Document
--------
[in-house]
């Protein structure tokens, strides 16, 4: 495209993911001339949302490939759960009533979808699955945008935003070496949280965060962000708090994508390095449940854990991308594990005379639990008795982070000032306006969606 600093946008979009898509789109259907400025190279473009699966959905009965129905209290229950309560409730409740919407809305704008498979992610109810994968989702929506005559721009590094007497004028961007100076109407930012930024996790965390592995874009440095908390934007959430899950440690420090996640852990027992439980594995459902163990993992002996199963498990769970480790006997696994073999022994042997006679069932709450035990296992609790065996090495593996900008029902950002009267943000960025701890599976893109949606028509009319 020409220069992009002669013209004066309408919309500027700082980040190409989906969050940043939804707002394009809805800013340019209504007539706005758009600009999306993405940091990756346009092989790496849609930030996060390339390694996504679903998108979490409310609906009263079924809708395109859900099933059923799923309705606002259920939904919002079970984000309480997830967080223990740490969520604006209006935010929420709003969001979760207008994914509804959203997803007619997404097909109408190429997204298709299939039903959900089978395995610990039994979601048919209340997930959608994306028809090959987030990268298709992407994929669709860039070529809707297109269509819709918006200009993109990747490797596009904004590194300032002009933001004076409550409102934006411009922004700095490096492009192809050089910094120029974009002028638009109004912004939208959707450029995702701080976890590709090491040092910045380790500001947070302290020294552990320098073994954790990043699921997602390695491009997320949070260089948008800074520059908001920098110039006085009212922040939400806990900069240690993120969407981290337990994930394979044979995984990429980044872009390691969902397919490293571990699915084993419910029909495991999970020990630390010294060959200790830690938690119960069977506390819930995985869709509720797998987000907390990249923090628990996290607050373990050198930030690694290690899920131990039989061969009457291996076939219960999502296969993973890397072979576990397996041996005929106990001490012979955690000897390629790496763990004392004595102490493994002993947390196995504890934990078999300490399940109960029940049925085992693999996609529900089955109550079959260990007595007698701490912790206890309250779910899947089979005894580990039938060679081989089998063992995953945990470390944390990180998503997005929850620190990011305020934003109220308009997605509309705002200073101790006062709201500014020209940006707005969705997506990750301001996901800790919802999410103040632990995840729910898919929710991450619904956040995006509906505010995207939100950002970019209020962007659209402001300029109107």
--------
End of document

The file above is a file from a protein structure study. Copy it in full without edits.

[in-house]
């Protein structure tokens, strides 16, 4: 495209993911001339949302490939759960009533979808699955945008935003070496949280965060962000708090994508390095449940854990991308594990005379639990008795982070000032306006969606 600093946008979009898509789109259907400025190279473009699966959905009965129905209290229950309560409730409740919407809305704008498979992610109810994968989702929506005559721009590094007497004028961007100076109407930012930024996790965390592995874009440095908390934007959430899950440690420090996640852990027992439980594995459902163990993992002996199963498990769970480790006997696994073999022994042997006679069932709450035990296992609790065996090495593996900008029902950002009267943000960025701890599976893109949606028509009319 020409220069992009002669013209004066309408919309500027700082980040190409989906969050940043939804707002394009809805800013340019209504007539706005758009600009999306993405940091990756346009092989790496849609930030996060390339390694996504679903998108979490409310609906009263079924809708395109859900099933059923799923309705606002259920939904919002079970984000309480997830967080223990740490969520604006209006935010929420709003969001979760207008994914509804959203997803007619997404097909109408190429997204298709299939039903959900089978395995610990039994979601048919209340997930959608994306028809090959987030990268298709992407994929669709860039070529809707297109269509819709918006200009993109990747490797596009904004590194300032002009933001004076409550409102934006411009922004700095490096492009192809050089910094120029974009002028638009109004912004939208959707450029995702701080976890590709090491040092910045380790500001947070302290020294552990320098073994954790990043699921997602390695491009997320949070260089948008800074520059908001920098110039006085009212922040939400806990900069240690993120969407981290337990994930394979044979995984990429980044872009390691969902397919490293571990699915084993419910029909495991999970020990630390010294060959200790830690938690119960069977506390819930995985869709509720797998987000907390990249923090628990996290607050373990050198930030690694290690899920131990039989061969009457291996076939219960999502296969993973890397072979576990397996041996005929106990001490012979955690000897390629790496763990004392004595102490493994002993947390196995504890934990078999300490399940109960029940049925085992693999996609529900089955109550079959260990007595007698701490912790206890309250779910899947089979005894580990039938060679081989089998063992995953945990470390944390990180998503997005929850620190990011305020934003109220308009997605509309705002200073101790006062709201500014020209940006707005969705997506990750301001996901800790919802999410103040632990995840729910898919929710991450619904956040995006509906505010995207939100950002970019209020962007659209402001300029109107």